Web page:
registers a callback for `centralManagerDidUpdateState`, allocates
a CBCentralManager object, and installs our delegate:
a `CBCentralManager` object, and installs our delegate:
```go
func cb(c ns.CBCentralManager) {
@ -541,15 +558,15 @@ type for the callback is `func(ns.NSNotification)` with no return value.
## Working with AppKit
You can wrap the AppKit framework classes and create an NSApplication
Delegate. This allows you to build a Cocoa app entirely in Go.
You can wrap the AppKit framework classes and create an `NSApplication`
Delegate. This allows you to build a Cocoa application entirely in Go.
Because AppKit uses thread local storage, you will need to make sure all
calls into it are done from the main OS thread. This can be a challenge in
Go even though runtime.LockOSThread() is supposed to provide
this functionality. Good luck with that!
this functionality.
This is actually a full working example:
This is actually a full working Cocoa application:
```yaml
# nswrap.yaml
@ -585,7 +602,7 @@ package main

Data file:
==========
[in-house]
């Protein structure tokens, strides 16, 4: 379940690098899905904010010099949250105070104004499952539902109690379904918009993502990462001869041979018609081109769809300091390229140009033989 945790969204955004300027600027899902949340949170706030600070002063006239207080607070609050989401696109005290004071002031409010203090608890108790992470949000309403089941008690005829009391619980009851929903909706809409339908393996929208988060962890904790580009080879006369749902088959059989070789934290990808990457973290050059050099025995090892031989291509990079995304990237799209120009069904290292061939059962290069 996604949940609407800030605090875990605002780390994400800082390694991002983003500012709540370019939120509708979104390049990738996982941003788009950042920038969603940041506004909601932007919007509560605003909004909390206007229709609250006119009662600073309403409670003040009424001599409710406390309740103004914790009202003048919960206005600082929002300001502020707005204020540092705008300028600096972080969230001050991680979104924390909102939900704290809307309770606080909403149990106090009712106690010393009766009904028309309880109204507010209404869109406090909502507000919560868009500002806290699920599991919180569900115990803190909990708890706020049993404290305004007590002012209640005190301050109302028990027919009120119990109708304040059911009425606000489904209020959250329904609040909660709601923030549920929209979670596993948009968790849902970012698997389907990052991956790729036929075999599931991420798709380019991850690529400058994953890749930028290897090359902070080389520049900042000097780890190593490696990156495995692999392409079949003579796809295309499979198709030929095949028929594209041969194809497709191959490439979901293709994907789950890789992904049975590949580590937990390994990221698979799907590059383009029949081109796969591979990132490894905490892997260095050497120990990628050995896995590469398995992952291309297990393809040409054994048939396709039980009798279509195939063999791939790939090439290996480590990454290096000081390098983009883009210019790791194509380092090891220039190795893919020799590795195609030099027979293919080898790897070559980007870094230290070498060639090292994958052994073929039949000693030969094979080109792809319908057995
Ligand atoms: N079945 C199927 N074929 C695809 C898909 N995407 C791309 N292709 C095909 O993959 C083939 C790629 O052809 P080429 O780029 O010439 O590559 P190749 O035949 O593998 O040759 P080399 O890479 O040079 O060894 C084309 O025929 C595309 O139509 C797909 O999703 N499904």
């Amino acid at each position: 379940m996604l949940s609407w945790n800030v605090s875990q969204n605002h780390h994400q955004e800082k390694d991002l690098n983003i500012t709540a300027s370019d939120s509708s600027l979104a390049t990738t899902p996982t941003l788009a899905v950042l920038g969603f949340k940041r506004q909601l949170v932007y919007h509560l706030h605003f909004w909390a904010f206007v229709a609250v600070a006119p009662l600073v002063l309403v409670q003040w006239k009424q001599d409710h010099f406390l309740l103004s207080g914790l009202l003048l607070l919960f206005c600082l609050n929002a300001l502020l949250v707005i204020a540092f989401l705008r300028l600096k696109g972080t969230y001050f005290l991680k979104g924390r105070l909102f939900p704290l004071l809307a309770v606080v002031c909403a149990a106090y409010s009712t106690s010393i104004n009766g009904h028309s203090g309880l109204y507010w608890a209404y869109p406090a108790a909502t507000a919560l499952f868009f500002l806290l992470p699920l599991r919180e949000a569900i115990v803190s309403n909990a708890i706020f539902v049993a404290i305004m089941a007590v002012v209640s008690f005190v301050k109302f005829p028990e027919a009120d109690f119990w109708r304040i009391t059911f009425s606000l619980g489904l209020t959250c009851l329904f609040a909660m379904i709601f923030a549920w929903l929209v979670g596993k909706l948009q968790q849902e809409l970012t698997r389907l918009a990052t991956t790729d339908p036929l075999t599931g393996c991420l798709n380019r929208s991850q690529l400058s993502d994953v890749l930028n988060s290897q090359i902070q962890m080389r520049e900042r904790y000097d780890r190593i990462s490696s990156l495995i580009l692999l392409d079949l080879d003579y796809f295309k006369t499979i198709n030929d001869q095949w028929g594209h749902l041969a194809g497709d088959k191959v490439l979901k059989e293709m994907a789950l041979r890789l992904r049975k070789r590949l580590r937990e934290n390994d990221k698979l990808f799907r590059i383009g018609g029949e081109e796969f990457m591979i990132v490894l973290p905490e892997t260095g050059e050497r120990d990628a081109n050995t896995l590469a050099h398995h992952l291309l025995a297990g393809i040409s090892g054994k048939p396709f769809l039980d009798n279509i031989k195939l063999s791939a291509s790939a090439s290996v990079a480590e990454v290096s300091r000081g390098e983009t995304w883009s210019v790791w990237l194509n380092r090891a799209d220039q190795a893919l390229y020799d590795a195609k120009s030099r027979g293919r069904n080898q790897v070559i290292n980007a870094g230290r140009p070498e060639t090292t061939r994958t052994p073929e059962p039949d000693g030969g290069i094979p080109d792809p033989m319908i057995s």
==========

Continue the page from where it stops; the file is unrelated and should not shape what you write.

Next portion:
import (
"fmt"
"runtime"
"git.wow.st/gmp/nswrap/examples/app/ns" // point to your NSWrap output directory
"git.wow.st/gmp/nswrap/examples/app/ns" // point to your own NSWrap output directory
)
func didFinishLaunching(n ns.NSNotification) {
@ -619,7 +636,7 @@ func main() {
Pretty simple right? Not really, NSWrap just generated almost 15,000 lines of
code. See `examples/app` for a slightly more complex example with working
menus and visual format-based auto layout.
menus, visual format-based auto layout, and a custom button class.
## Subclasses
@ -637,7 +654,7 @@ subclasses:
yourClass: # the superclass to inherit from
- init.* # what methods to override
- -(void)hi_there:(int)x # Objective-C prototype of your new method(s)
# |--note the hyphen indicating that this is an instance method
# |--this hyphen indicates that this is an instance method
```
In the example above, your new class will be named `myClass` in Objective-C
@ -652,6 +669,17 @@ name, its return type, and the names and types of its parameters if any.
Since multiple inheritance is not permitted in Objective-C, it is not possible